April 16, 2014
ennerellifal:

pinnipeds on Flickr.
Via Flickr : An harbor seal (Phoca vitulina) and south american fur seal (Arctocephalus australis). I wrote an article about phylogenetics and pinnipeds (french, sorry) with many pictures : lafillerenne.fr/blog/index.php?post/2014/04/14/Pinnipedes…Blog // Facebook // Instagram

ennerellifal:

pinnipeds on Flickr.

Via Flickr :
An harbor seal (Phoca vitulina) and south american fur seal (Arctocephalus australis).

I wrote an article about phylogenetics and pinnipeds (french, sorry) with many pictures :
lafillerenne.fr/blog/index.php?post/2014/04/14/Pinnipedes…

Blog // Facebook // Instagram

April 10, 2014
ryanmatthewcohn:

Dissected 6-part human skull I just completed. These can be made custom. Contact me at info@ryanmatthewcohn.com for more information. #humanskull #realskull #anatomy #anatomical #medicalskull #oddities #antique #cabinetofcuriosites #explodedskull

ryanmatthewcohn:

Dissected 6-part human skull I just completed. These can be made custom. Contact me at info@ryanmatthewcohn.com for more information. #humanskull #realskull #anatomy #anatomical #medicalskull #oddities #antique #cabinetofcuriosites #explodedskull

April 8, 2014
victoriousvocabulary:

SCHEDEL
[noun]
1. a skull.
2. a death’s head; a human skull, as symbol of death. 
Etymology: Dutch, from Middle Dutch schedele, from Old Dutch skēthila, *skeithila, “part, crown, crest, summit”, from Proto-Germanic *skaidilō, “part in the hair, top, crown, crest, summit”, from Proto-Indo-European *skÁit-, “to cut, part, separate”. Cognate with German Scheitel, “part, crest, apex”.
[Sierk van Meeuwen]

victoriousvocabulary:

SCHEDEL

[noun]

1. a skull.

2. a death’s head; a human skull, as symbol of death. 

Etymology: Dutch, from Middle Dutch schedele, from Old Dutch skēthila, *skeithila, “part, crown, crest, summit”, from Proto-Germanic *skaidilō, “part in the hair, top, crown, crest, summit”, from Proto-Indo-European *skÁit-, “to cut, part, separate”. Cognate with German Scheitel, “part, crest, apex”.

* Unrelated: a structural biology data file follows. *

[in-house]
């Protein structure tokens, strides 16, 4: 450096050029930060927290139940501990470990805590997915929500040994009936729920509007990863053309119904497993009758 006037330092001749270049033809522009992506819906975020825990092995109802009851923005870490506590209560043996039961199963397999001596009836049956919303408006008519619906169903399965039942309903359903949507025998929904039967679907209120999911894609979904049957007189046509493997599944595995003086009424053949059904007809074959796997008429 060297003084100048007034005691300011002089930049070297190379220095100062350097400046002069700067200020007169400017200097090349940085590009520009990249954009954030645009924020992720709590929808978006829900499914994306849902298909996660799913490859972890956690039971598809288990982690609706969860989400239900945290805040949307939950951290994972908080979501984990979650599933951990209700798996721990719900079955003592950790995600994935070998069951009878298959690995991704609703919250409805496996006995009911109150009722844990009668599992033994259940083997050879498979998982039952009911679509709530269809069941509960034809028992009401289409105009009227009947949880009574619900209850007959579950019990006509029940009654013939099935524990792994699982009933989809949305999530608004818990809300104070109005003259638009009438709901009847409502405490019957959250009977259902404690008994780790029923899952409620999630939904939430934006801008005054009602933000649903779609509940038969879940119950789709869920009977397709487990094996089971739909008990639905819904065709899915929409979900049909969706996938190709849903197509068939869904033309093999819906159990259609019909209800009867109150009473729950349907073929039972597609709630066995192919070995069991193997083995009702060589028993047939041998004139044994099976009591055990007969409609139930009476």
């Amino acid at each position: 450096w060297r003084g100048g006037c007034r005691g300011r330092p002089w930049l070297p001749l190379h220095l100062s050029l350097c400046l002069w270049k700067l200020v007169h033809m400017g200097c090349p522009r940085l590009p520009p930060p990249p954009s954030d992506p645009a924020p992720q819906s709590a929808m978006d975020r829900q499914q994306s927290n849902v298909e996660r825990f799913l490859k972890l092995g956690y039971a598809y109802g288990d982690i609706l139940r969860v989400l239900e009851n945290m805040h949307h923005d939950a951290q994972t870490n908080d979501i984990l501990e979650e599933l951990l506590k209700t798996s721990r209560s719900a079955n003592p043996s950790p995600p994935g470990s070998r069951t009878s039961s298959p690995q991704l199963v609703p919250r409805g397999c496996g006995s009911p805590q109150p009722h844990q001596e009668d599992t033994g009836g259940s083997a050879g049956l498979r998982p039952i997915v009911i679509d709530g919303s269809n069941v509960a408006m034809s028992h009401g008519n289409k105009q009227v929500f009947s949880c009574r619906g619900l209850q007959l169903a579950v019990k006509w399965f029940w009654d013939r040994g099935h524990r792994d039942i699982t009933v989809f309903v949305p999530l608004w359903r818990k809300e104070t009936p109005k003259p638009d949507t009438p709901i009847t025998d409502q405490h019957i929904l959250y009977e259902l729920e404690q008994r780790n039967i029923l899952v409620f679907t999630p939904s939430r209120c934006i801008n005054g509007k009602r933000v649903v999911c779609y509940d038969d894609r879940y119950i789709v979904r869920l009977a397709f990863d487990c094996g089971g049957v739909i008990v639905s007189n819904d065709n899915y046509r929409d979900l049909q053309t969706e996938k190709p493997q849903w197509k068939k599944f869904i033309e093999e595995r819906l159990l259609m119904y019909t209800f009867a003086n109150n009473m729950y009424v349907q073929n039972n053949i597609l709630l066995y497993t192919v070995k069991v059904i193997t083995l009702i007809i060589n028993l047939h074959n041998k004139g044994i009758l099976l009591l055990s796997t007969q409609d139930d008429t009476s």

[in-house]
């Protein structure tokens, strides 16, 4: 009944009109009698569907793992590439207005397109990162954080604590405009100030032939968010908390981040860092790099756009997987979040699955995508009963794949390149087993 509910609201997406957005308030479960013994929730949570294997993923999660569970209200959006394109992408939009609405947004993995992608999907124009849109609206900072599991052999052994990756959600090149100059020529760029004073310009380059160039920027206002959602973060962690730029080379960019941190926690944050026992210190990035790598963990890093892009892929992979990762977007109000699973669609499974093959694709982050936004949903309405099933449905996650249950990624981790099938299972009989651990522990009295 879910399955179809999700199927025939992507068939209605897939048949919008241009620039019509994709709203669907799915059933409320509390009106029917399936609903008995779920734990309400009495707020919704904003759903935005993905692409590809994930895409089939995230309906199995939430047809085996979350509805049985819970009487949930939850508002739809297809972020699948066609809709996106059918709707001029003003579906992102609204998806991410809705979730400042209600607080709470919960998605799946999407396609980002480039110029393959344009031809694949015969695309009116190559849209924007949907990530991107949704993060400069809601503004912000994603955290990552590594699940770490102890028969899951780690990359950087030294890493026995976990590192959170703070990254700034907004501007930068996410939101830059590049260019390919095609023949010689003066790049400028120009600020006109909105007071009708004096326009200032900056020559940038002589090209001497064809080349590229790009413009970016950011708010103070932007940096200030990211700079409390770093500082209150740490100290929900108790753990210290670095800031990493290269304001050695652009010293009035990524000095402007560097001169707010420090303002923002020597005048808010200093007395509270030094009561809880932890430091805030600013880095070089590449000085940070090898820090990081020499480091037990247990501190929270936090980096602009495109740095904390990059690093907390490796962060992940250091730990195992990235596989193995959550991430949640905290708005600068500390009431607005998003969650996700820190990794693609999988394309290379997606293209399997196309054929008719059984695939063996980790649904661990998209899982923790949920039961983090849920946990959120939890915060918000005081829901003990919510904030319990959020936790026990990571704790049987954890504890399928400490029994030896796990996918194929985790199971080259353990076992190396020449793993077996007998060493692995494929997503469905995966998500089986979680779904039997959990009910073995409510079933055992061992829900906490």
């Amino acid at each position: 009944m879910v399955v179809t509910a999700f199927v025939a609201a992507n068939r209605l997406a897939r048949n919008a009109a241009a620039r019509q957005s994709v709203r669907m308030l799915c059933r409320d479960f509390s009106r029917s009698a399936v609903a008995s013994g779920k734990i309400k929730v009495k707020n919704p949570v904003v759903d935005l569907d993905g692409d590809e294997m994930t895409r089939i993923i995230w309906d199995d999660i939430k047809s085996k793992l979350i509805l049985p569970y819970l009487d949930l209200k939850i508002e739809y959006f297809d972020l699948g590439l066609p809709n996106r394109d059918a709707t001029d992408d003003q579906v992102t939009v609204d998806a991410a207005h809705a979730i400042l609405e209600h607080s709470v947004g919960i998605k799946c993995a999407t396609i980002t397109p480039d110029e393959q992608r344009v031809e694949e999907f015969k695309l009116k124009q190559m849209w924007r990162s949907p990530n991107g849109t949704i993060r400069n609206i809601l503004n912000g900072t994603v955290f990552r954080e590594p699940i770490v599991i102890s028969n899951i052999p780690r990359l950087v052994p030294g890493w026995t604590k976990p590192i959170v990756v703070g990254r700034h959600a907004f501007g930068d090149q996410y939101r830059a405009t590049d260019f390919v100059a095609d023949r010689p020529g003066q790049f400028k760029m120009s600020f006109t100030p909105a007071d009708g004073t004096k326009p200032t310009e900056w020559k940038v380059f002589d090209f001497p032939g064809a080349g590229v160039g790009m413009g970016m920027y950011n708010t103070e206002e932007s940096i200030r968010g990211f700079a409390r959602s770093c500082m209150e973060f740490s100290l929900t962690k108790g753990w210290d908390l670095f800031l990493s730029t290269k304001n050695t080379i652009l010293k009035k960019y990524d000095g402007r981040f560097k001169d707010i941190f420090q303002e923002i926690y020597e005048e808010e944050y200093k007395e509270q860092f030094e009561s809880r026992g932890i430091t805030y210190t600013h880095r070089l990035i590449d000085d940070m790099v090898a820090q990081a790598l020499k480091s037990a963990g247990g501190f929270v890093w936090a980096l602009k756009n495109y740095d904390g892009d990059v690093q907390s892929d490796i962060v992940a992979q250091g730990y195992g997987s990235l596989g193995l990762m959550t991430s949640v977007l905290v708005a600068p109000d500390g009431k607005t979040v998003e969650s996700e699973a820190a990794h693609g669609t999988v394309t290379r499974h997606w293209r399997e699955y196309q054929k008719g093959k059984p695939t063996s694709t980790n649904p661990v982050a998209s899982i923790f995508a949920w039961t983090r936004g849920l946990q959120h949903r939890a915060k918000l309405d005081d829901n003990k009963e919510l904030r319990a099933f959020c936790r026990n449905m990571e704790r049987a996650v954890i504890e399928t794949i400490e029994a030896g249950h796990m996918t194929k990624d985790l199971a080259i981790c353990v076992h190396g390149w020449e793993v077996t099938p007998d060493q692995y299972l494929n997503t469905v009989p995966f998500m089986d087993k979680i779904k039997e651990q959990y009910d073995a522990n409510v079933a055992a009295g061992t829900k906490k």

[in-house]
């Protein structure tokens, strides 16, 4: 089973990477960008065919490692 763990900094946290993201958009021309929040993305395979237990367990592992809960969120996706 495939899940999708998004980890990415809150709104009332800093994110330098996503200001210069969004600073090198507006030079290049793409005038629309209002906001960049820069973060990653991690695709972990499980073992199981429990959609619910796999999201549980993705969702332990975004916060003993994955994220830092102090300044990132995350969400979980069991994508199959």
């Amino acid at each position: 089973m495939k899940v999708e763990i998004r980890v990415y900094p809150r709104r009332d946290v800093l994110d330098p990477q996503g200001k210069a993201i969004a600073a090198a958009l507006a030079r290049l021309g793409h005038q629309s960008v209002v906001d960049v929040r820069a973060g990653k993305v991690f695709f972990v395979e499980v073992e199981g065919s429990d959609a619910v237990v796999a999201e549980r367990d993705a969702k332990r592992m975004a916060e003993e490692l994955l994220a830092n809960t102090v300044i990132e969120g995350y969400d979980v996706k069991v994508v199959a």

[Sierk van Meeuwen]

(via unoetrino)

April 8, 2014
emmaroulette:

Skull of the American Bison (Bison bison)
Emma Roulette
March 2014

emmaroulette:

Skull of the American Bison (Bison bison)

Emma Roulette

March 2014

(via scientificillustration)

April 3, 2014
biomedicalephemera:

Reginald Southey with human and monkey skeleton
Albumen photograph by Charles Lutwidge Dodgson (nom de plume Lewis Caroll, author of Alice in Wonderland), 1857.
Reginald Southey was an English physician who invented a specialized cannula (tube) for draining the excess fluid from limbs suffering from edema (dropsy). He also apparently served on England’s “Lunacy Commission” so…there’s that. Southey was lifelong friends with Charles Lutwidge Dodgson and was the one who encouraged him to take up photography.
The pensive expression on Southey’s face betrays the fact that he’s standing with his arm around a skeleton rather than a live human. The composition of the photograph and the portrayal of the abnormal as mundane strikes me as incredibly reminiscent of the worlds Dodgson created in his writings.

biomedicalephemera:

Reginald Southey with human and monkey skeleton

Albumen photograph by Charles Lutwidge Dodgson (nom de plume Lewis Caroll, author of Alice in Wonderland), 1857.

Reginald Southey was an English physician who invented a specialized cannula (tube) for draining the excess fluid from limbs suffering from edema (dropsy). He also apparently served on England’s “Lunacy Commission” so…there’s that. Southey was lifelong friends with Charles Lutwidge Dodgson and was the one who encouraged him to take up photography.

The pensive expression on Southey’s face betrays the fact that he’s standing with his arm around a skeleton rather than a live human. The composition of the photograph and the portrayal of the abnormal as mundane strikes me as incredibly reminiscent of the worlds Dodgson created in his writings.

(via biomedicalephemera)

April 3, 2014
thebrainscoop:

Marine iguana (Amblyrhynchus cristatus) - collected in the Galapagos, 1933. Their unique teeth are adapted for feeding on marine algae; additionally, these marine reptiles have the ability to secrete salt from a specialized nasal gland, allowing them to subsist in the sea. Darwin thought they were super ugly when he first saw them, but haters gonna hate. (at The Field Museum)

thebrainscoop:

Marine iguana (Amblyrhynchus cristatus) - collected in the Galapagos, 1933. Their unique teeth are adapted for feeding on marine algae; additionally, these marine reptiles have the ability to secrete salt from a specialized nasal gland, allowing them to subsist in the sea. Darwin thought they were super ugly when he first saw them, but haters gonna hate. (at The Field Museum)

April 3, 2014
skullandbone:

Horse skeleton on a sand dune by Vueltaa on Flickr.

This beloved dude broke the 30k notes in a year and a half.
Thank you everyone.
L.

skullandbone:

Horse skeleton on a sand dune by Vueltaa on Flickr.

This beloved dude broke the 30k notes in a year and a half.

Thank you everyone.

L.

April 3, 2014
ennerellifal:

film on Flickr.Via Flickr :Cow tarsus.
//Canon AE-1 Program